The supporting cast members as I stated a moment ago were generally uninspiring in their performances as well. Portraying the leader of the evil vampires is actor Cam Gigandet (“Never Back Down”). Unfortunately for Cam, and the other two members of his posse in the film, with characters as thinly developed and underutilized as these, you’ll be lucky to enjoy an enduring career in a business as fickle as the movies. For these characters the fact that they are bad is established through a couple of moments of stalking, a minor altercation or two with some of the town’s folk, and just an overall creepy demeanor. Their characters served as another prime example in how this film’s screenplay lacked in any form of subtlety.

Rounding out the primary players of note (if one can consider them that) are actors Billy Burke (“Untraceable”) and Peter Facinelli (“Hollow Man 2”). Both of these actors are decent enough, and have appeared in several television shows and movies, generally in smaller roles, but they can be relied upon to deliver a solid performance nonetheless. In this film, Billy Burke’s character of Bella’s father appears sporadically throughout the story, and aside from providing the necessary plot device enabling Bella’s presence in this town, he serves no other real purpose. As for Peter Facinelli who portrays the surrogate father to all the “good” vampires living in the sleepy little town, he isn’t given much more to do than offer a few tidbits of common sense that the characters should have already known or sage advice on surviving altercations with the evil vampires.

Lastly, the direction of this film, as handled by Catherine Hardwicke (“Lords of Dogtown”), was merely average at best. The direction wasn’t without its fair share of problems though, and Catherine’s lack of experience with visual effects and more fantastical elements was very apparent. Due to her disadvantage in this area, I feel that she settled on some shots that looked horrid rather than working the problem to better improve them, especially shots involving the vampires using their strength and speed. For the majority of the time when a vampire was moving very quickly the effect employed (kind of a blurring of the actor or something similar to that) would look extremely odd, and instead of making the character appear to move faster they looked slower. Basically, the effects sequences used in the film were detrimental to the end result almost every single time. Of course, Catherine’s very straight-forward, nothing too fancy or flashy camera style didn’t benefit this movie either. With a film like this you expect more grandiose camera maneuvers or tricks; instead she shot it more like a small budget indie film. Which isn’t surprising given that independent film is the world of cinema that she hails from; however, I believe that it’s not a good fit for a movie of this size.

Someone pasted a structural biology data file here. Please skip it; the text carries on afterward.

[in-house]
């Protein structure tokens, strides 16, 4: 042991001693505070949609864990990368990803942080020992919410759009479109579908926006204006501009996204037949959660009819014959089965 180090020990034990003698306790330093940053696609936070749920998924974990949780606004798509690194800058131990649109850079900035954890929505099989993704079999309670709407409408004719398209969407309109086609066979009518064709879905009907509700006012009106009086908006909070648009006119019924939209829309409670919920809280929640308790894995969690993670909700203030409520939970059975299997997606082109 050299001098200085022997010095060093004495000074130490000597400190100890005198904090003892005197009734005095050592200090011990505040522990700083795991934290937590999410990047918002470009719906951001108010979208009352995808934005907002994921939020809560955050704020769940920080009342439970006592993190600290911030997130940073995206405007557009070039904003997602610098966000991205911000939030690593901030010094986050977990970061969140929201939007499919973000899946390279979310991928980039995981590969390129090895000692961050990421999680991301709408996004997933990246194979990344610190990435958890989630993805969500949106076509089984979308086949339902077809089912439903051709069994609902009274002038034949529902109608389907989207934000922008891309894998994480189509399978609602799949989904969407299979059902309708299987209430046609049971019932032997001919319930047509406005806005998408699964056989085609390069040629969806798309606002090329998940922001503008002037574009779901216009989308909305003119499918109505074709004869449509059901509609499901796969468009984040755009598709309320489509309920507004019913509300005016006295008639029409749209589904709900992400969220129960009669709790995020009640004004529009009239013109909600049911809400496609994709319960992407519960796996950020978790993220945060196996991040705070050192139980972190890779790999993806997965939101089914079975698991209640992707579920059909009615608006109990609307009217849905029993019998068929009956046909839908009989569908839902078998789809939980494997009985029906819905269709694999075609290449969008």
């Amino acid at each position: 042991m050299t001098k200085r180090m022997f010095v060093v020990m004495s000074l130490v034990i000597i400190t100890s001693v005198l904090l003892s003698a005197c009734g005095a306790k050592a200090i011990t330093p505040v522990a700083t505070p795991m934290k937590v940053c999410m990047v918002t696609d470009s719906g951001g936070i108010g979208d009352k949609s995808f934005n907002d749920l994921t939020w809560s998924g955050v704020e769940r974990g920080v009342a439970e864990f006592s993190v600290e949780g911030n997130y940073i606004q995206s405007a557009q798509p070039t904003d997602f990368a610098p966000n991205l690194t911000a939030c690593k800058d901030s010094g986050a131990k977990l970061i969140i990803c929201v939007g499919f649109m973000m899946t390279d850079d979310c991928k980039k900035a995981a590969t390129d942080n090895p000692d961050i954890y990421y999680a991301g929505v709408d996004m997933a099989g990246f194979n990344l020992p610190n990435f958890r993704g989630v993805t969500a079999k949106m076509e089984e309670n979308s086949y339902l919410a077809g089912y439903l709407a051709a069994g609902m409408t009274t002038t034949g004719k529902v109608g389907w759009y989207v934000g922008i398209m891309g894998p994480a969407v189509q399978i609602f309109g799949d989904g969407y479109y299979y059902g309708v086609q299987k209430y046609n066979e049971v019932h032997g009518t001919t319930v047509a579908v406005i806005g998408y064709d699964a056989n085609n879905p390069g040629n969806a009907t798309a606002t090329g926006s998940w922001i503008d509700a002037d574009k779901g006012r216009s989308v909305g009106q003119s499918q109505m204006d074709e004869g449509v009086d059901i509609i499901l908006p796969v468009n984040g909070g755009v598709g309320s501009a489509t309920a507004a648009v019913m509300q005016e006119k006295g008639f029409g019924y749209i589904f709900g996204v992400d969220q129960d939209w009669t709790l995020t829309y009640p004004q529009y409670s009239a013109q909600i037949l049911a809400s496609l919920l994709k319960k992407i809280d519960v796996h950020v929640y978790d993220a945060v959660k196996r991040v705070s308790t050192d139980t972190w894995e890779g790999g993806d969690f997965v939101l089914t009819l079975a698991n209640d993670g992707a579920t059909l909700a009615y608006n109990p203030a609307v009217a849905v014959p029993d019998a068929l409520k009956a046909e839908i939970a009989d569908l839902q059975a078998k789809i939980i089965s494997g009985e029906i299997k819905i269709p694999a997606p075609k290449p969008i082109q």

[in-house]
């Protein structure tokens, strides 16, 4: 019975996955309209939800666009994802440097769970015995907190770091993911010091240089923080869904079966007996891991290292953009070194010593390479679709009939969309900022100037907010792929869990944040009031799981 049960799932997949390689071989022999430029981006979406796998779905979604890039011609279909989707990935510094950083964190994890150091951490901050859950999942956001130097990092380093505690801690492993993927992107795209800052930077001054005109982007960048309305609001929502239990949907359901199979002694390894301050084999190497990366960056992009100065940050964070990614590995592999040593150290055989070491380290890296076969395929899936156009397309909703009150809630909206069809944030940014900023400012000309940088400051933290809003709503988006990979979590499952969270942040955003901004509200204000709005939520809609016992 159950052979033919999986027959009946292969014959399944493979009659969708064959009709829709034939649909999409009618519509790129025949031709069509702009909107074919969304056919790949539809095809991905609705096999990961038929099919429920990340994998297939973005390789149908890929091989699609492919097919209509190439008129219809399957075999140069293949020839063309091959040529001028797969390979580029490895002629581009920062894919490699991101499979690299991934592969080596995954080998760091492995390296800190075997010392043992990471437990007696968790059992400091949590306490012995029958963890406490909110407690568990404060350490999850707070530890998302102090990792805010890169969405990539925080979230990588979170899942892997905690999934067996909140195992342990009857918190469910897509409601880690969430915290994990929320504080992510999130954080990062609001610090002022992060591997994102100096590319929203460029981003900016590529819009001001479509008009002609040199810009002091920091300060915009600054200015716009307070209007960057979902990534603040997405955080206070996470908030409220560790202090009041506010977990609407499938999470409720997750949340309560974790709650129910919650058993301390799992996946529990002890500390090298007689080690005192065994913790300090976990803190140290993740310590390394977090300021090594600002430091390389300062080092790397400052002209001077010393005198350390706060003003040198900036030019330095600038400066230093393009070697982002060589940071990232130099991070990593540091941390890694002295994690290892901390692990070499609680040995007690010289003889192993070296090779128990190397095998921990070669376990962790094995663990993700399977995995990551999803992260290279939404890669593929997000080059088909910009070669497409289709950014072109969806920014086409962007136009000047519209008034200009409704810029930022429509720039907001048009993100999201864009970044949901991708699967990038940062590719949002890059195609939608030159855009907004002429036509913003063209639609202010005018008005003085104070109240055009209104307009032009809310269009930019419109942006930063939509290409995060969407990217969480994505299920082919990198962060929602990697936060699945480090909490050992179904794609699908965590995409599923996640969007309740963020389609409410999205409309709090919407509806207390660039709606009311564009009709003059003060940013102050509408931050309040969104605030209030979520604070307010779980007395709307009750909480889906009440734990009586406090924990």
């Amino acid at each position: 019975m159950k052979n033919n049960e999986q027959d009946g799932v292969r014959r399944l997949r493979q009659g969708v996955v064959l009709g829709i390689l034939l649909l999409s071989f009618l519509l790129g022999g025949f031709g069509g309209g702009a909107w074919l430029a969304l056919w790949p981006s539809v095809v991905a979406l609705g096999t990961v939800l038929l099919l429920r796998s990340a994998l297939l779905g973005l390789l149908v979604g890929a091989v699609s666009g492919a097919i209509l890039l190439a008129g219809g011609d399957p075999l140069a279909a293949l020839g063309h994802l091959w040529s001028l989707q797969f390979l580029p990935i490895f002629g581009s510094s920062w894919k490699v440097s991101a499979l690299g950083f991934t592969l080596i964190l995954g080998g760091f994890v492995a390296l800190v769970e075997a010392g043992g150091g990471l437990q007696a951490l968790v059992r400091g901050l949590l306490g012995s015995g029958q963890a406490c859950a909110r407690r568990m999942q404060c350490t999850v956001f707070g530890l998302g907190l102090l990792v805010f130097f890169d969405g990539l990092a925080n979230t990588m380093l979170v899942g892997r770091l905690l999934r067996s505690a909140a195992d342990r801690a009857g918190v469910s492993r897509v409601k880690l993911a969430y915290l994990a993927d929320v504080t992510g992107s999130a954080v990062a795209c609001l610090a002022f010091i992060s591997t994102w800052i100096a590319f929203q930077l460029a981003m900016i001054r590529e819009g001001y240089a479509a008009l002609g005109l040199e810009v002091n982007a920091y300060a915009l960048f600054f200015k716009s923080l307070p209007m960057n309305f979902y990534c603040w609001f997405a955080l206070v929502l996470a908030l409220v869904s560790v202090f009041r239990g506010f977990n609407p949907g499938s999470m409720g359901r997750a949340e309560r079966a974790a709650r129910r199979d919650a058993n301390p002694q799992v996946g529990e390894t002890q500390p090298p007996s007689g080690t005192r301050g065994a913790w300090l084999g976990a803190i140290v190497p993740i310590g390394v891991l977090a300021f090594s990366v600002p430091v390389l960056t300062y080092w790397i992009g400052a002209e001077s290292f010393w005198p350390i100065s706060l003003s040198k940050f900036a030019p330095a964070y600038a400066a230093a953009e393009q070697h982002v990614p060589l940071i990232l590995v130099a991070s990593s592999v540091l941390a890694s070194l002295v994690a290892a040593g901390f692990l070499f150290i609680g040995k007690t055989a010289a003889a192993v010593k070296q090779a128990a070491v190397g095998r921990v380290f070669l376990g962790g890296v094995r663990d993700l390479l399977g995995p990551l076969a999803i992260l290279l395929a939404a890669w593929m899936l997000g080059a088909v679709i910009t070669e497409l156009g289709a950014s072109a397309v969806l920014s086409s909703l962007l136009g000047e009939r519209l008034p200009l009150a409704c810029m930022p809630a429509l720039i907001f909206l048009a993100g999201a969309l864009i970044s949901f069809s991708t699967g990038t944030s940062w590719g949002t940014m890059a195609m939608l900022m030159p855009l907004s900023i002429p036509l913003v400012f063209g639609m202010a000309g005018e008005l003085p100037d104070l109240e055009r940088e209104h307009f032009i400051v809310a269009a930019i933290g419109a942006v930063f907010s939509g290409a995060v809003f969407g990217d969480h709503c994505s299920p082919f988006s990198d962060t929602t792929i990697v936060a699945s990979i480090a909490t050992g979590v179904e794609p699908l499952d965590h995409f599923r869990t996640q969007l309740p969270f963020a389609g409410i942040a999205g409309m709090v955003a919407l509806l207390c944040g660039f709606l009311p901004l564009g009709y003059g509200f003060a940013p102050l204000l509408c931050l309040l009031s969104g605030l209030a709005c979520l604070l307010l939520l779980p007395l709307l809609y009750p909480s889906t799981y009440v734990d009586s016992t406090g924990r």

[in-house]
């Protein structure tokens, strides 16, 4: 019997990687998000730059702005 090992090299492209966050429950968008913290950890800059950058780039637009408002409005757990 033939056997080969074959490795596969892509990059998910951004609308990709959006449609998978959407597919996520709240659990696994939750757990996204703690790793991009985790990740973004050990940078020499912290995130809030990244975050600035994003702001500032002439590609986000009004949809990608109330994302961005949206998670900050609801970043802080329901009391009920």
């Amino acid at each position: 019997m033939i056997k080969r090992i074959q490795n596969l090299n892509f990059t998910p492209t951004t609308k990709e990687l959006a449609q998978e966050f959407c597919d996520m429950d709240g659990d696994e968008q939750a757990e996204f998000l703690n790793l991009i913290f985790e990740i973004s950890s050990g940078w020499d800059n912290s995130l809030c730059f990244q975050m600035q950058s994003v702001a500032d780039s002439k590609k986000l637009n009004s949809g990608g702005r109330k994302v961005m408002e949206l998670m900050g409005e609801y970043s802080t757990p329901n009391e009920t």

In the end, I found very little to praise in this film, and when one only enjoys approximately 20 minutes out of a nearly two hour running time, it’s to be expected. I know “Twilight” did excellent at the box office, and has struck a chord with many moviegoers, but for me the laughable script, stilted acting, dull sense of direction, and poorly chosen visual effects made this one movie experience that I do not want to endure again.

“Twilight” is rated PG-13 for violence and brief language.